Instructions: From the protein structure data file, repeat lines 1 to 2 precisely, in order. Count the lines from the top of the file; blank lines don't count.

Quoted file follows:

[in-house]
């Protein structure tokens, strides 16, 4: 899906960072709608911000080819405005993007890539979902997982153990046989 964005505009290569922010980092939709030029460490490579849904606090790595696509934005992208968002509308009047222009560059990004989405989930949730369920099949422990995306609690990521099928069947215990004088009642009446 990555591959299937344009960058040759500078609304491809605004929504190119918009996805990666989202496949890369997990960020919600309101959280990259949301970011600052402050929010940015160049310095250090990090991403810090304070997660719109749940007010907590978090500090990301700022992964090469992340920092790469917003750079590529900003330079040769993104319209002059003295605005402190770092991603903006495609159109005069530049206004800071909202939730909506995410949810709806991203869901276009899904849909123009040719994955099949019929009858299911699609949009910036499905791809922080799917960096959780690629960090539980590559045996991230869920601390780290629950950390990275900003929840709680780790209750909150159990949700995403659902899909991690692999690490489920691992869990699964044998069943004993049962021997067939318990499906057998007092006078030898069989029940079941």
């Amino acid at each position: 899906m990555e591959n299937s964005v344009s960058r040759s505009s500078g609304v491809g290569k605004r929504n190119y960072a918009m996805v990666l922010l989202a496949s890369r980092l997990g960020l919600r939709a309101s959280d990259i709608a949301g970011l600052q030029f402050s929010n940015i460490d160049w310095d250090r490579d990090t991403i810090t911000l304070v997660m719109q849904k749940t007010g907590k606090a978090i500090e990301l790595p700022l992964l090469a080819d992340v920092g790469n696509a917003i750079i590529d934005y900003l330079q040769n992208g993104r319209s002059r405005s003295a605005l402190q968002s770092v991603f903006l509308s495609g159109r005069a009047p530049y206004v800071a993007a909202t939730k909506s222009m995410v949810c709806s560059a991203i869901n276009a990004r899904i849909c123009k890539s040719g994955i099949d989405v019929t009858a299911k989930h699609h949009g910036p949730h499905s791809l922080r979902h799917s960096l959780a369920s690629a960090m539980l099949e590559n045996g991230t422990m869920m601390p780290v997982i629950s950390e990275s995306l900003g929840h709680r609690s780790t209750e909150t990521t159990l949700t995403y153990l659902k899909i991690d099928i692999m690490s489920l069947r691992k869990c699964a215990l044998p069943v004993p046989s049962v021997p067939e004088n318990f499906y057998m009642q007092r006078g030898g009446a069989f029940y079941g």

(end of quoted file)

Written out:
[in-house]
């Protein structure tokens, strides 16, 4: 899906960072709608911000080819405005993007890539979902997982153990046989 964005505009290569922010980092939709030029460490490579849904606090790595696509934005992208968002509308009047222009560059990004989405989930949730369920099949422990995306609690990521099928069947215990004088009642009446 990555591959299937344009960058040759500078609304491809605004929504190119918009996805990666989202496949890369997990960020919600309101959280990259949301970011600052402050929010940015160049310095250090990090991403810090304070997660719109749940007010907590978090500090990301700022992964090469992340920092790469917003750079590529900003330079040769993104319209002059003295605005402190770092991603903006495609159109005069530049206004800071909202939730909506995410949810709806991203869901276009899904849909123009040719994955099949019929009858299911699609949009910036499905791809922080799917960096959780690629960090539980590559045996991230869920601390780290629950950390990275900003929840709680780790209750909150159990949700995403659902899909991690692999690490489920691992869990699964044998069943004993049962021997067939318990499906057998007092006078030898069989029940079941």